A properly installed paver patio can outlast most other types of outdoor patios. If the paver patio is properly maintained which doesn’t take much effort, it will continue to look its best for a really long time. I often hear my potential clients comment about a paver patio they had seen in shambles. Usually their descriptions talk of weeds taking over the joints, substantial settling, and the border pavers or edges were shifting and sinking. All of these are symptoms of either improper installation or lack of upkeep with the patio. I will save improper installation for another post; here I’m going to share some simple maintenance tips I’ve learned from 10 years of experience installing pavers.
Simple Maintenance Tips
1. Keep the patio clean – Although this doesn’t do much in the way of keeping a patio structurally sound, it’s the easiest thing you can do to keep your patio looking its best. There is no need to use any harsh chemicals. Just a garden hose, some diluted dish soap and a deck brush for those tuff stains. Be careful when washing the patio off not to wash out sand between the pavers. The sand between pavers, AKA the joint sand, is part of what keeps your pavers locked together. I also wouldn’t recommend using a pressure washer unless you plan to refill all the joints once you’re done. However, If you have some stubborn stains or just an overall very dirty patio you may have to use a pressure washer. Just remember to sweep in new joint sand when finished. You can get joint sand from most home improvement and patio stores. We use Quickrete All-Purpose Sand.
2. Keep sand in those joints - A paver patio is a flexible surface that stays together due to the interlock of all the stones together. Sand, lodged in the joints, creates friction and helps achieve interlock. We recommend that you keep your joints full using Quickrete All-Purpose Sand. How full is full? Good question; be sure to keep the sand in the joints down approximately 1/8” from the top of the paver or from the lowest edge of the paver whichever is lower. Sand over this mark will just find its way to the surface and get tracked into the house.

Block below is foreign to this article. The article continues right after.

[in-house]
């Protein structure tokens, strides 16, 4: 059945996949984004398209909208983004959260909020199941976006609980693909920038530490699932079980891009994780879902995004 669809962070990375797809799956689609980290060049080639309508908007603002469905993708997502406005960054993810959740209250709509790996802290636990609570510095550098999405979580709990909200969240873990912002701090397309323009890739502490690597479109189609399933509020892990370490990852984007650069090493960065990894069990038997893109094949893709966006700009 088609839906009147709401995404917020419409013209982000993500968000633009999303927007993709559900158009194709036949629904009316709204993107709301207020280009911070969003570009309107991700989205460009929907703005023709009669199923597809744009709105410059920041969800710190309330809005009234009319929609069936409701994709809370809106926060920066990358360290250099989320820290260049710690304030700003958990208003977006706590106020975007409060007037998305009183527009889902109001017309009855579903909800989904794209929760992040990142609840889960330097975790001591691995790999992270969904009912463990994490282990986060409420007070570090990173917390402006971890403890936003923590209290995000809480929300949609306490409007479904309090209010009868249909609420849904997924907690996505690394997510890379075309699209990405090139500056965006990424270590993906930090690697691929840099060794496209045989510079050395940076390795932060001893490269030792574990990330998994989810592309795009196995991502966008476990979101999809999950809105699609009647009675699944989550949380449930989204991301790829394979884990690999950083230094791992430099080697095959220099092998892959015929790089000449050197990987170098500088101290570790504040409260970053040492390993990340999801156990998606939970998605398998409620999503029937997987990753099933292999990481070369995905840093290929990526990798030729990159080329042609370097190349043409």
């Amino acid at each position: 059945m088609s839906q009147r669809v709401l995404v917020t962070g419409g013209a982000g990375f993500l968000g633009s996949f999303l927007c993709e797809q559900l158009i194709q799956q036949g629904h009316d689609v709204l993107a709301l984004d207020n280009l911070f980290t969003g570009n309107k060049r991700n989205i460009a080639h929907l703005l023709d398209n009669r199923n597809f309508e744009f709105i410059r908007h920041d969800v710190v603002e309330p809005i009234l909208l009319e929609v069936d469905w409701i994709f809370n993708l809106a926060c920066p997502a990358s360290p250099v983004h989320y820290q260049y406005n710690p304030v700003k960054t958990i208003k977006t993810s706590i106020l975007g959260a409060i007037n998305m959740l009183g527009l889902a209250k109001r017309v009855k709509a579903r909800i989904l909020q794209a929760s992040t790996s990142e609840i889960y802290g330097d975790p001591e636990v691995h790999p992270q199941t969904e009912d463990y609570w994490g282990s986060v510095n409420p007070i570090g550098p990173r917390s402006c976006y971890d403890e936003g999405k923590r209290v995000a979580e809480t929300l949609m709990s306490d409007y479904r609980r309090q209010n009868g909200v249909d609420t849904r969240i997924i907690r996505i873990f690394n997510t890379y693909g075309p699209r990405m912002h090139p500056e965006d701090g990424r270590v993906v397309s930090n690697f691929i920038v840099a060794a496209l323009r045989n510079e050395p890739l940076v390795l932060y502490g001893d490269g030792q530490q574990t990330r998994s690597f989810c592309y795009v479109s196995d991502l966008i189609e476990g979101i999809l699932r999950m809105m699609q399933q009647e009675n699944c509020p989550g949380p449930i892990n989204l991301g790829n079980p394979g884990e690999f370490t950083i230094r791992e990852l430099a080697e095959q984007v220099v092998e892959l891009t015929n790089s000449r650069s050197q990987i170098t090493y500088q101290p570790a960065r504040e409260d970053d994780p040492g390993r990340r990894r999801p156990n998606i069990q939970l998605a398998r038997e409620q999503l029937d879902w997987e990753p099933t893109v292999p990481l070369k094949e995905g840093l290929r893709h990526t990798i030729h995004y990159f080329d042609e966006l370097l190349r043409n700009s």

3. Keep those edges contained – The pavers around the edge rely on the edge restraint and neighboring soil/sod to keep fill materials beneath the pavers from washing out. If there is no soil up against the pavers these fill materials beneath the pavers (usually sand) will find their way out causing settlement.
Advanced Maintenance Tips
1. Seal those pavers – This isn’t something you want to do on your own. If done incorrectly, it can be costly to have it fixed and re-done. Sealing pavers will help enhance the colors in the pavers, minimize weed growth in the joints, prevent sand loss or erosion, and give stain protection. Make sure and tell your contractor you want a Joint Stabilizing Sealer. This type of sealer has additives which hardens the joint sand making it difficult for weeds to grow and sand to wash out.
2. Polymeric Sand – Polymeric sand has a hardening agent mixed with the sand that sets up and hardens when it gets wet. This option is a substitute for sealing pavers. If you don’t like the sheen sealer gives your pavers, you can use polymeric sand to get all the same benefits as sealer except for color enhancement and stain protection. Remember, you can’t do both; either sealer or polymeric sand.
If you follow these few tips your paver patio will last a very long time and look great for years to come.
About the Author: This article is courtesy of Mark Rhodus (Twitter @TwoBrosBrick) of Two Brothers Brick Paving a paver patio company.